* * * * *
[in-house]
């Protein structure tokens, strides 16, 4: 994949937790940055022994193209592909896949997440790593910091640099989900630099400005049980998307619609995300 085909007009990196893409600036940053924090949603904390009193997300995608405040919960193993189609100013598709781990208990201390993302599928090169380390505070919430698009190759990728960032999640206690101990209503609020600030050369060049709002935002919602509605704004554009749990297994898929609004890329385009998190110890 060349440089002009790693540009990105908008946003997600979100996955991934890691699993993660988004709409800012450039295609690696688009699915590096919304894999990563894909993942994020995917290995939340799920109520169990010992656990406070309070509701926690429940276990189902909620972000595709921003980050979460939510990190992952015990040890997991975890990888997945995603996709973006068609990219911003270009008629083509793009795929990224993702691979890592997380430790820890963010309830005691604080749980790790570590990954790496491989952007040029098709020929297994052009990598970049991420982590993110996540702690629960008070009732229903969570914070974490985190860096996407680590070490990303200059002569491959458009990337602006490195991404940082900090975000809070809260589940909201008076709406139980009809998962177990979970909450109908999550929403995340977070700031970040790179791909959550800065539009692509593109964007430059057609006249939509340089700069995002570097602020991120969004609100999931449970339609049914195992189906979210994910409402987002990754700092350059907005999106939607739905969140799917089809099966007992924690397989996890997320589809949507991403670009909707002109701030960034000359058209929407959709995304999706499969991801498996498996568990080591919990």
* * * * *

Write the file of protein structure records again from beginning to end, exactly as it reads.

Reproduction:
[in-house]
């Protein structure tokens, strides 16, 4: 994949937790940055022994193209592909896949997440790593910091640099989900630099400005049980998307619609995300 085909007009990196893409600036940053924090949603904390009193997300995608405040919960193993189609100013598709781990208990201390993302599928090169380390505070919430698009190759990728960032999640206690101990209503609020600030050369060049709002935002919602509605704004554009749990297994898929609004890329385009998190110890 060349440089002009790693540009990105908008946003997600979100996955991934890691699993993660988004709409800012450039295609690696688009699915590096919304894999990563894909993942994020995917290995939340799920109520169990010992656990406070309070509701926690429940276990189902909620972000595709921003980050979460939510990190992952015990040890997991975890990888997945995603996709973006068609990219911003270009008629083509793009795929990224993702691979890592997380430790820890963010309830005691604080749980790790570590990954790496491989952007040029098709020929297994052009990598970049991420982590993110996540702690629960008070009732229903969570914070974490985190860096996407680590070490990303200059002569491959458009990337602006490195991404940082900090975000809070809260589940909201008076709406139980009809998962177990979970909450109908999550929403995340977070700031970040790179791909959550800065539009692509593109964007430059057609006249939509340089700069995002570097602020991120969004609100999931449970339609049914195992189906979210994910409402987002990754700092350059907005999106939607739905969140799917089809099966007992924690397989996890997320589809949507991403670009909707002109701030960034000359058209929407959709995304999706499969991801498996498996568990080591919990």